Our Focus

severe diseases

Each person inherits features in the form of genes, which are made up of a molecule called DNA. Genetic diseases involve problems with the functioning genes. Our gene therapy technology intends to make up for genetic defects by creating a functioning copy of the genes that express functional proteins and correct or address the underlying cause of the disease. We believe gene therapy has the potential to provide transformative, disease-modifying effects – potentially with life-long clinical benefits, based on a single administration.

leading the revolution –

how our gene therapy works

Our gene therapy process works by genetically modifying a patient’s own cells by adding a functional copy of the gene of interest. We have extensive expertise in viral vector design and manufacturing and transduction, which we have developed into a potent gene therapy platform with potentially broad applications in a wide variety of indications with significant medical needs.


Adrenoleukodystrophy (ALD) is a rare X-linked metabolic disorder caused by mutations in the ABCD1 gene which result in a deficiency in adrenoleukodystrophy protein (ALDP) and subsequent accumulation of very long chain fatty acids (VLCFA). VLCFA accumulation occurs in plasma and all tissue types but primarily affects the adrenal cortex and white matter of the brain and spinal cord, leading to a range of clinical outcomes. The most severe form of ALD, the inflammatory cerebral phenotype known as cerebral ALD (CALD), involves a progressive destruction of myelin, the protective sheath of the nerve cells in the brain that are responsible for thinking and muscle control. Symptoms of CALD usually occur in early childhood and progress rapidly if untreated, leading to severe loss of neurological function and eventual death in most patients.

bluebird bio is developing the investigational gene therapy Lenti-D drug product for the treatment of CALD. The Phase 2/3 Starbeam Clinical Study (ALD-102) is assessing the efficacy and safety of Lenti-D in boys up to 17 years of age with CALD. The study involves transplantation with a patient’s own stem cells, which are modified to contain a functioning copy of the ABCD1 gene. This gene addition should result in the production of functional ALDP, a protein critical for the breakdown of VLCFAs. Buildup of VLCFAs in the central nervous system contributes to neurodegeneration in CALD.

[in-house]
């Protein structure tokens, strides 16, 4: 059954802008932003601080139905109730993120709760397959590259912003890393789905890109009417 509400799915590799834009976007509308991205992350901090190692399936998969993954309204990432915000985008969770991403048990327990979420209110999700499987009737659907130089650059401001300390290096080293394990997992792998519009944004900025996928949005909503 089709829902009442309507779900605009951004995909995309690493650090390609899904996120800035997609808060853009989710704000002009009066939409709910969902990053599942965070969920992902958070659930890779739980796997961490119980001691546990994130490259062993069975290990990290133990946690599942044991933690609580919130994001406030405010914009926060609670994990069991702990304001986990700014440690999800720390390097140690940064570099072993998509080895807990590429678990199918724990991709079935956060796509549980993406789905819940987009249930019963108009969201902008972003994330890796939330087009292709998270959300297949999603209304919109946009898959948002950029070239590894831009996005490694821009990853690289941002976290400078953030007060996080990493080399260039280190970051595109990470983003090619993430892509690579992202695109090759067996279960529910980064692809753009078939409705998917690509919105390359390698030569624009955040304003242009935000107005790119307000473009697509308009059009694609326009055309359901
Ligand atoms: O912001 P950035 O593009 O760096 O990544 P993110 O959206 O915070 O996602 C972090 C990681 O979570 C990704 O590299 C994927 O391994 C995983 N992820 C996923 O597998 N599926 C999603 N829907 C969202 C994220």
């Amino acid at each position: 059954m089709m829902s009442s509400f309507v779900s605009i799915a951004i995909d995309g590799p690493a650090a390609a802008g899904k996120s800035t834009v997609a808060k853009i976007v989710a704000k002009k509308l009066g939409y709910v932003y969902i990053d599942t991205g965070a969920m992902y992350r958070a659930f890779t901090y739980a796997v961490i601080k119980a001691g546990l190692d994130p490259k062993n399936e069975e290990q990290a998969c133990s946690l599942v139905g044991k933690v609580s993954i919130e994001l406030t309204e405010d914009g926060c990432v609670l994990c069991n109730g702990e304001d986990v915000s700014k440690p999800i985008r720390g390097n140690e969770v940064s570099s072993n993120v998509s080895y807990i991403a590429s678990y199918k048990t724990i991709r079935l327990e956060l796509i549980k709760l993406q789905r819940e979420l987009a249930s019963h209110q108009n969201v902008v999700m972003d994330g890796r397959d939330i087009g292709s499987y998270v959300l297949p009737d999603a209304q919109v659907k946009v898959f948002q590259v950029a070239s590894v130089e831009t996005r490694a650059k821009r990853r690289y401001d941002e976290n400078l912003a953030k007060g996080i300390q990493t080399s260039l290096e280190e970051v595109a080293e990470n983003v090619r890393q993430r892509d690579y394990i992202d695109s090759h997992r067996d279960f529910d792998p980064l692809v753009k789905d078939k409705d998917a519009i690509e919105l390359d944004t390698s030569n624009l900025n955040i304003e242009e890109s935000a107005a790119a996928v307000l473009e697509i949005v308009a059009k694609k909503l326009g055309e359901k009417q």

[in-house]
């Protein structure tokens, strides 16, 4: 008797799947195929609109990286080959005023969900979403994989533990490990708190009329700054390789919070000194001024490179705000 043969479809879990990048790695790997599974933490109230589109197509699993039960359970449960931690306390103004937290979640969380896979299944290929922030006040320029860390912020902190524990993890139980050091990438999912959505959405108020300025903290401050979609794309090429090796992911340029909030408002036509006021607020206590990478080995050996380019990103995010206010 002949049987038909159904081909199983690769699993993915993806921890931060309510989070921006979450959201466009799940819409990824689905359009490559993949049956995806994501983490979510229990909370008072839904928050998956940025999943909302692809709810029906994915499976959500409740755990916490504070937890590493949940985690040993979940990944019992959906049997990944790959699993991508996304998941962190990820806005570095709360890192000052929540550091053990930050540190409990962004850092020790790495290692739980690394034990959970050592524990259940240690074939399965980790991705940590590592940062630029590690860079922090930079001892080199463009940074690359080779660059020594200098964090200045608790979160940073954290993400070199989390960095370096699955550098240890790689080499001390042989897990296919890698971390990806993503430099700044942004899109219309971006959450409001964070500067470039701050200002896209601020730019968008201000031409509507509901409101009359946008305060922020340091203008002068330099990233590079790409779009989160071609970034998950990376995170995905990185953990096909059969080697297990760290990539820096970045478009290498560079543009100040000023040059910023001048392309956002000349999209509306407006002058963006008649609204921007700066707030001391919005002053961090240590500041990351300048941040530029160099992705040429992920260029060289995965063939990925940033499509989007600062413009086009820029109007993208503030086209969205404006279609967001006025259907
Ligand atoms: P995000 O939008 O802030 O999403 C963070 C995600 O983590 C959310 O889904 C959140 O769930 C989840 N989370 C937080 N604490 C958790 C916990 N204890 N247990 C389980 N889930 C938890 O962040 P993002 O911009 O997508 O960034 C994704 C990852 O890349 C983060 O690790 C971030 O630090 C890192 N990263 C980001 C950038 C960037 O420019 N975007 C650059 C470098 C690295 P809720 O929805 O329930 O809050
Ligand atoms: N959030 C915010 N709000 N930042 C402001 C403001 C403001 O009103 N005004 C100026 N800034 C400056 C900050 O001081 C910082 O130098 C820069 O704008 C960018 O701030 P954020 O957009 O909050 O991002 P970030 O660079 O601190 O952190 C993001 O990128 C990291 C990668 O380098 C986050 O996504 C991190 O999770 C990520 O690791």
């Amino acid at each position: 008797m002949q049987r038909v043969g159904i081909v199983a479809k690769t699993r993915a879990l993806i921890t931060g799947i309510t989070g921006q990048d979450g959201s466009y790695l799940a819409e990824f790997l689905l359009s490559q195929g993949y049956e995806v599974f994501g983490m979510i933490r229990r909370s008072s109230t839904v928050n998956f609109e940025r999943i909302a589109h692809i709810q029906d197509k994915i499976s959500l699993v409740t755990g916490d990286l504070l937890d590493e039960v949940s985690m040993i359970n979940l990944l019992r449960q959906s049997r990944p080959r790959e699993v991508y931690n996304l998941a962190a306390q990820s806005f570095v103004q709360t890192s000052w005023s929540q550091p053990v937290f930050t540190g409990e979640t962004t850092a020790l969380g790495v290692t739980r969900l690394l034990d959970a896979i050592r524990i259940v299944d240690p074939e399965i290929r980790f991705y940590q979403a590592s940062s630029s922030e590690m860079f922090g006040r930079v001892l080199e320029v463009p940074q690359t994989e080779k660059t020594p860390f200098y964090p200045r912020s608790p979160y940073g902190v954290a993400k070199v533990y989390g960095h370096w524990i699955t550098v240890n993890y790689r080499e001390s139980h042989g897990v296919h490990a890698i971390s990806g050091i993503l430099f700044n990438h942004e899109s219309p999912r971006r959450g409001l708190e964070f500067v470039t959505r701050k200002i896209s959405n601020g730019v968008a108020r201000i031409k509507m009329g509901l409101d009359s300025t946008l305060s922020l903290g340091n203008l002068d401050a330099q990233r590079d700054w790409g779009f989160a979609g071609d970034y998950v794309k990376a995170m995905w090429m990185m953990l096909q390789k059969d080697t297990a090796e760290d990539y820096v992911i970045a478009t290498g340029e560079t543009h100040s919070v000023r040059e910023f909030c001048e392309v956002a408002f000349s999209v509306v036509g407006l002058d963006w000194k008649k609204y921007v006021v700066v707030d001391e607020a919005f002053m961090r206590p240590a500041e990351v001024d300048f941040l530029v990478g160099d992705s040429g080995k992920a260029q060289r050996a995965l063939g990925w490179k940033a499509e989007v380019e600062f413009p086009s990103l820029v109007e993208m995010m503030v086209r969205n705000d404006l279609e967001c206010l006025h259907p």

The primary efficacy endpoint for the Starbeam Clinical Study (ALD-102) is the proportion of patients who are alive and have none of six major functional disabilities (MFDs) at 24 months post treatment. MFDs are the six most severe disabilities from the Neurologic Function Score (NFS) and are of particular clinical importance, because they severely compromise a patient’s ability to function independently. They are: loss of communication, cortical blindness, tube feeding, total incontinence, wheelchair dependence, and complete loss of voluntary movement.

We presented the first, interim data from 17 treated patients in the Starbeam study at the American Academy of Neurology (AAN) Annual Meeting 2016.

learn how gene therapy works to potentially treat CALD

learn more about adrenoleukodystrophy

our ongoing clinical trial in CALD

The Starbeam Study is a Phase 2/3 clinical trial that is evaluating our Lenti-D product candidate for the treatment of CALD.
learn more about our Starbeam Study


encouraging clinical data support our gene therapy’s potential
Our LentiGlobin® BB305 product candidate aims to treat transfusion-dependent β-thalassemia (also known as β-thalassemia major) and severe sickle cell disease (SCD). LentiGlobin works by inserting a functional human beta-globin gene into a patient’s own hematopoietic stem cells outside the body (ex vivo) and then transplanting those modified cells into the patient’s blood stream through infusion, also known as autologous stem cell transplantation.

A unique amino acid substitution in the beta-globin gene in LentiGlobin confers important anti-sickling properties to help potentially address the most severe forms of sickle cell disease. Promising results from a preclinical proof-of-concept study using gene therapy to treat sickle cell disease were published in Science.